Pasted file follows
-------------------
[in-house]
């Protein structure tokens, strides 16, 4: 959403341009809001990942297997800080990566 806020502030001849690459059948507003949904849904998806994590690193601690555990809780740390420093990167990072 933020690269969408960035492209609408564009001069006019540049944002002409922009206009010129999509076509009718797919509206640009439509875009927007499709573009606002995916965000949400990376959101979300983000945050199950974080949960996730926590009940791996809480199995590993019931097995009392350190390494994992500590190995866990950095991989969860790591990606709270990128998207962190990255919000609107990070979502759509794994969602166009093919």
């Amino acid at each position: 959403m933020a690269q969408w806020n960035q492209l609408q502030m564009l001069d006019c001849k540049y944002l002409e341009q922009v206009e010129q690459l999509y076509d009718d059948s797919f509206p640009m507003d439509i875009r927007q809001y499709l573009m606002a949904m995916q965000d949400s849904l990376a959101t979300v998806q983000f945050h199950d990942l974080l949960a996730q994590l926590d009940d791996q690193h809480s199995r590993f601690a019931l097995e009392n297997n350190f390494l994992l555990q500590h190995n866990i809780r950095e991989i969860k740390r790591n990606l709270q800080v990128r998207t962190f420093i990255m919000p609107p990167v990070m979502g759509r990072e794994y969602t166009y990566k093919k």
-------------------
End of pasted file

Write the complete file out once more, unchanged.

[in-house]
């Protein structure tokens, strides 16, 4: 959403341009809001990942297997800080990566 806020502030001849690459059948507003949904849904998806994590690193601690555990809780740390420093990167990072 933020690269969408960035492209609408564009001069006019540049944002002409922009206009010129999509076509009718797919509206640009439509875009927007499709573009606002995916965000949400990376959101979300983000945050199950974080949960996730926590009940791996809480199995590993019931097995009392350190390494994992500590190995866990950095991989969860790591990606709270990128998207962190990255919000609107990070979502759509794994969602166009093919």
């Amino acid at each position: 959403m933020a690269q969408w806020n960035q492209l609408q502030m564009l001069d006019c001849k540049y944002l002409e341009q922009v206009e010129q690459l999509y076509d009718d059948s797919f509206p640009m507003d439509i875009r927007q809001y499709l573009m606002a949904m995916q965000d949400s849904l990376a959101t979300v998806q983000f945050h199950d990942l974080l949960a996730q994590l926590d009940d791996q690193h809480s199995r590993f601690a019931l097995e009392n297997n350190f390494l994992l555990q500590h190995n866990i809780r950095e991989i969860k740390r790591n990606l709270q800080v990128r998207t962190f420093i990255m919000p609107p990167v990070m979502g759509r990072e794994y969602t166009y990566k093919k």